PHOENIX — The press aide for Gov. Katie Hobbs was forced out after a Twitter post, made hours after the Nashville school shooting, that some people said supported violence against those who oppose rights for transgender people.
"The governor does not condone violence in any form," Hobbs' office said Wednesday in a prepared statement about Josselyn Berry. "The post by the press secretary is not reflective of the values of the administration."
And Murphy Hebert, the governor's communications director — and Berry's boss — confirmed that Hobbs had asked for Berry's resignation.
Berry did not respond to a request for comment.
At the heart of the controversy is as post by Berry late Monday featuring an image from the 1980 movie "Gloria" showing a women with a handgun in each hand. "Us when we see transphobes," Berry wrote.
That followed an earlier post where she wrote "If you work in the progressive community and are transphobic, you're not progressive. Period. End of story."
What complicated the issue is the timing.
The post occurred just hours after a shooting at a Nashville private school which killed six people, including three children.
Police said the shooter identified as male but was born female. Police have yet to release any motive for the attack, other than to say the shooter had surveilled the campus of the Christian school and had created a map.
It was also reported that the shooter at one time had been a student at the school.
The posting provoked an immediate reaction from Daniel Scarpinato who had been a press aide and, later, chief of staff for former Gov. Doug Ducey.
"Twelve hours after the shooting in Tennessee, the spokeswoman for Gov. Hobbs share her feelings about what to do to people who disagree with her political views: Shoot them," he wrote in his own Twitter post. "Just imagine if this was the spokesperson for a Republican governor."
And the Arizona Freedom Caucus, composed of the most conservative Republicans in the Legislature, called the post "vile" and sought Berry's firing.
Berry initially sought to contain the damage by locking her Twitter account to limit who could view her posts. Now, the post has been removed by Twitter as violating its rules.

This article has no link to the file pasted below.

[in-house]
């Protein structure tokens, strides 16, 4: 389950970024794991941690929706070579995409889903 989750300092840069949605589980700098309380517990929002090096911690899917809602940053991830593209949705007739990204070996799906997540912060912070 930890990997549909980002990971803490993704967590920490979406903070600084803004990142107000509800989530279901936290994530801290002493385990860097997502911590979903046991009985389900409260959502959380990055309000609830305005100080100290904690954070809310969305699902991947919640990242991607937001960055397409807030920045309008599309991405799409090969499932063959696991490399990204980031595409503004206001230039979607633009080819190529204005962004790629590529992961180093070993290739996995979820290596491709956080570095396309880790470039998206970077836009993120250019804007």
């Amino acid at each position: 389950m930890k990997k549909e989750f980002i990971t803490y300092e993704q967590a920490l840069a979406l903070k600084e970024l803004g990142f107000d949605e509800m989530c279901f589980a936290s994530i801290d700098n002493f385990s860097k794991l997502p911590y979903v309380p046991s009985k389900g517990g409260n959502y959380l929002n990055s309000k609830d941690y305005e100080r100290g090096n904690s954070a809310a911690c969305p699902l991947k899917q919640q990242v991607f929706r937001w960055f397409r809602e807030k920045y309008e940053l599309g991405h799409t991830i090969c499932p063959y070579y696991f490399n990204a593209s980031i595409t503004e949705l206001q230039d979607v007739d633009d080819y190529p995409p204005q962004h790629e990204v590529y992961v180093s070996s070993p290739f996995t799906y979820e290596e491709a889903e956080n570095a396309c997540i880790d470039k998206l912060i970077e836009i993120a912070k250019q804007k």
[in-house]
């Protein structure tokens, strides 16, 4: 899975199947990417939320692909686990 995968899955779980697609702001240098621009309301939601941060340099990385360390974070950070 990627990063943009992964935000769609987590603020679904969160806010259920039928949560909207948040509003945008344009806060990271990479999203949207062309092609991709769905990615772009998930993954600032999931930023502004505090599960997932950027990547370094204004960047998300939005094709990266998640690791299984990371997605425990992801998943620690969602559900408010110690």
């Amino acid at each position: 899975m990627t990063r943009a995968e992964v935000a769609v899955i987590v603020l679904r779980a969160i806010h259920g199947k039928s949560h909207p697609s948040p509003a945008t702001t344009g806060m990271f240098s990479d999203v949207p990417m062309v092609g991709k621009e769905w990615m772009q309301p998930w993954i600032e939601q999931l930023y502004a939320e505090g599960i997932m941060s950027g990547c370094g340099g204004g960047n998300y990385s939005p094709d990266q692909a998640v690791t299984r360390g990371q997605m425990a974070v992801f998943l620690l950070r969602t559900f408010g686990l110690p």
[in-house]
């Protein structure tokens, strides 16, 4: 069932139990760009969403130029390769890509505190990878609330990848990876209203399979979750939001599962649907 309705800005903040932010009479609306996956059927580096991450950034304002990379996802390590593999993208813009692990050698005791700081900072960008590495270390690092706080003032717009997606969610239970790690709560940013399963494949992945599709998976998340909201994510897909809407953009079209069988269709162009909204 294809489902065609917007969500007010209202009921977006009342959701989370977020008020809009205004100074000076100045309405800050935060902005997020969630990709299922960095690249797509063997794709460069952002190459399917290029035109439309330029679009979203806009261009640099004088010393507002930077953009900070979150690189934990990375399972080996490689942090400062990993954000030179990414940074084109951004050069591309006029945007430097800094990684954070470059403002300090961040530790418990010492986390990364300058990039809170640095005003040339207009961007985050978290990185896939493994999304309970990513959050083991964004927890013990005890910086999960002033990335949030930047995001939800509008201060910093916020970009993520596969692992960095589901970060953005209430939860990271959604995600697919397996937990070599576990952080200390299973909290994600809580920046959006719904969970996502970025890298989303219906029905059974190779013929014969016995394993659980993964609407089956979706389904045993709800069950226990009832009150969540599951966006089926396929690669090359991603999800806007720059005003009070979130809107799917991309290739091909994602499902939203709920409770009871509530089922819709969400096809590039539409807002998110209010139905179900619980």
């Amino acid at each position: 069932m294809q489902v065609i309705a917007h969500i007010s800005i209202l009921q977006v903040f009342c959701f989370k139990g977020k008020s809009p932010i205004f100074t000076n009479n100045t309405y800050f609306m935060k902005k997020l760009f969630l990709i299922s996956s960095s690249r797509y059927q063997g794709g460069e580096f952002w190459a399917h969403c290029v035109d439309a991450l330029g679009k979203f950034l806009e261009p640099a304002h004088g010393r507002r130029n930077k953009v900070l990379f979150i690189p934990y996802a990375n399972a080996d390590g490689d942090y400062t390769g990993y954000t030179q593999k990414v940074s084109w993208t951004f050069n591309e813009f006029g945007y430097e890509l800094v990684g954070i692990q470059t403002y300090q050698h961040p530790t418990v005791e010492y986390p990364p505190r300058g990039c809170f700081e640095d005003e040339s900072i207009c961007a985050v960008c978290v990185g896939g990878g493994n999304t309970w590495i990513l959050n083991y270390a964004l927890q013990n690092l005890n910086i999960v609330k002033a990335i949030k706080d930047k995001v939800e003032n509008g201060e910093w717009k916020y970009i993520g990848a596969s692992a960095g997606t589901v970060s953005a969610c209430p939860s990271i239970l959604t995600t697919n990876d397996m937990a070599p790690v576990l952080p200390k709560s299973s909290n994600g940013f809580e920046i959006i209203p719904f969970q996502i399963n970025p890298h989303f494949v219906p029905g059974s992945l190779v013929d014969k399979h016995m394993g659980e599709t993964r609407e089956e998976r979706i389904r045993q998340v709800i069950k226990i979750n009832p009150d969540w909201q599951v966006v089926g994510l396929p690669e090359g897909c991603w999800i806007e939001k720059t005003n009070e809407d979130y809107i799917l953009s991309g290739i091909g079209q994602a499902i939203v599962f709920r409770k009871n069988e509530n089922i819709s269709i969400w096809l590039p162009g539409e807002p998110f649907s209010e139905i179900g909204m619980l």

In the prepared statement explaining the decision, the governor's office sought to make it clear that, suggestions of violence aside, what Berry had posted ran afoul of what Hobbs considers to be the way of dealing with conflict.
"This administration holds mutual respect at the forefront of how we engage with one another," it says.
The issue of the timing so close to the Nashville shooting aside, the post does not come in a political vacuum in Arizona.
Republican lawmakers are moving on several fronts to limit what some people say are the rights of transgender people, including a requirement that teachers use the pronouns associated with a child's assigned sex at birth when addressing them at school.
Hobbs and aides have repeatedly said such bills are likely to meet with a veto.
"There is zero chance the governor would sign the pronouns bill," Berry said at the time.
And Allie Bones, Hobbs' chief of staff, said on social media that the governor was clear in her State of the State speech she wanted lawmakers to focus on "real issues."
"Going after LGBTQ kids doesn't fit the bill," Bones wrote. "I hope the Legislature doesn't waste waste any more time on this, because it's DOA."
Despite that, the Senate approved SB 1001, sponsored by Sen. John Kavanagh, R-Fountain Hills, earlier this month on a party-line vote. It now awaits House action.
Kavanagh also is the sponsor of SB 1040 which says that students who refuse to use bathrooms that are designed for their assigned sex must instead be given access to an alternative, like a single-occupancy restroom. That measure also cleared the Senate and a House committee.
There are other measures that the LGBTQ community says are aimed at them, including several designed to make certain "drag shows" a crime if they can be seen by children.